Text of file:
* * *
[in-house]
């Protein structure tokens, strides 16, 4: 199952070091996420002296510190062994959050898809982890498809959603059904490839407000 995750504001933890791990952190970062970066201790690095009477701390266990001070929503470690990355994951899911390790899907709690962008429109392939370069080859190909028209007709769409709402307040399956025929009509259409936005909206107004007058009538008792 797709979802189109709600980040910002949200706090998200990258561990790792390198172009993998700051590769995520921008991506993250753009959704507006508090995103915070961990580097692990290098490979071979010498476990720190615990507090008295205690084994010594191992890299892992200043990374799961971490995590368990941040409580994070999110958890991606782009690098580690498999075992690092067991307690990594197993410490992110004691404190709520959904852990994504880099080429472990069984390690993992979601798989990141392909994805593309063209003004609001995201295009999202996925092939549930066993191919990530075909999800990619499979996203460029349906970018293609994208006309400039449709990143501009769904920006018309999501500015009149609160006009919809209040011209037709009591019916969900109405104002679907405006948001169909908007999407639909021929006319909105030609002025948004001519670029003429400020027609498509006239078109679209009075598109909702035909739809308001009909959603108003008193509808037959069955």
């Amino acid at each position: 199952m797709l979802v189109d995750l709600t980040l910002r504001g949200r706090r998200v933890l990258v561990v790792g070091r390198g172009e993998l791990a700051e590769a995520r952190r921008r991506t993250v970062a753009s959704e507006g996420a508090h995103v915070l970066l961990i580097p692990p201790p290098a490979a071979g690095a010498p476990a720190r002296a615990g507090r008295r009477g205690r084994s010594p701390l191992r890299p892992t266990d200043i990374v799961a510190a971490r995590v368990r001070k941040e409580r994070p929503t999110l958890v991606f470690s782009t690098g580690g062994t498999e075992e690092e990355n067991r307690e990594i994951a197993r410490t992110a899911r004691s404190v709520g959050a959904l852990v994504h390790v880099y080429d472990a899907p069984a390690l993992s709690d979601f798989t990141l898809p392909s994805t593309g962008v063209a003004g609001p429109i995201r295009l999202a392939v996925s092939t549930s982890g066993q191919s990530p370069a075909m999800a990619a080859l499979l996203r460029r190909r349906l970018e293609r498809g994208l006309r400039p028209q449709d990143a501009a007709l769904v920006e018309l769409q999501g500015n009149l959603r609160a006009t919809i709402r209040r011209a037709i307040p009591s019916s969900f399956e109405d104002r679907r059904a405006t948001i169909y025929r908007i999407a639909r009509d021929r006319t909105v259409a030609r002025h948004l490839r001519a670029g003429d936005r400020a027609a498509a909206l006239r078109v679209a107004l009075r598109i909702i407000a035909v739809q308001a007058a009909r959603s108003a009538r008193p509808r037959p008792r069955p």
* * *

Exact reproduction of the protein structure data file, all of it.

[in-house]
């Protein structure tokens, strides 16, 4: 199952070091996420002296510190062994959050898809982890498809959603059904490839407000 995750504001933890791990952190970062970066201790690095009477701390266990001070929503470690990355994951899911390790899907709690962008429109392939370069080859190909028209007709769409709402307040399956025929009509259409936005909206107004007058009538008792 797709979802189109709600980040910002949200706090998200990258561990790792390198172009993998700051590769995520921008991506993250753009959704507006508090995103915070961990580097692990290098490979071979010498476990720190615990507090008295205690084994010594191992890299892992200043990374799961971490995590368990941040409580994070999110958890991606782009690098580690498999075992690092067991307690990594197993410490992110004691404190709520959904852990994504880099080429472990069984390690993992979601798989990141392909994805593309063209003004609001995201295009999202996925092939549930066993191919990530075909999800990619499979996203460029349906970018293609994208006309400039449709990143501009769904920006018309999501500015009149609160006009919809209040011209037709009591019916969900109405104002679907405006948001169909908007999407639909021929006319909105030609002025948004001519670029003429400020027609498509006239078109679209009075598109909702035909739809308001009909959603108003008193509808037959069955």
């Amino acid at each position: 199952m797709l979802v189109d995750l709600t980040l910002r504001g949200r706090r998200v933890l990258v561990v790792g070091r390198g172009e993998l791990a700051e590769a995520r952190r921008r991506t993250v970062a753009s959704e507006g996420a508090h995103v915070l970066l961990i580097p692990p201790p290098a490979a071979g690095a010498p476990a720190r002296a615990g507090r008295r009477g205690r084994s010594p701390l191992r890299p892992t266990d200043i990374v799961a510190a971490r995590v368990r001070k941040e409580r994070p929503t999110l958890v991606f470690s782009t690098g580690g062994t498999e075992e690092e990355n067991r307690e990594i994951a197993r410490t992110a899911r004691s404190v709520g959050a959904l852990v994504h390790v880099y080429d472990a899907p069984a390690l993992s709690d979601f798989t990141l898809p392909s994805t593309g962008v063209a003004g609001p429109i995201r295009l999202a392939v996925s092939t549930s982890g066993q191919s990530p370069a075909m999800a990619a080859l499979l996203r460029r190909r349906l970018e293609r498809g994208l006309r400039p028209q449709d990143a501009a007709l769904v920006e018309l769409q999501g500015n009149l959603r609160a006009t919809i709402r209040r011209a037709i307040p009591s019916s969900f399956e109405d104002r679907r059904a405006t948001i169909y025929r908007i999407a639909r009509d021929r006319t909105v259409a030609r002025h948004l490839r001519a670029g003429d936005r400020a027609a498509a909206l006239r078109v679209a107004l009075r598109i909702i407000a035909v739809q308001a007058a009909r959603s108003a009538r008193p509808r037959p008792r069955p």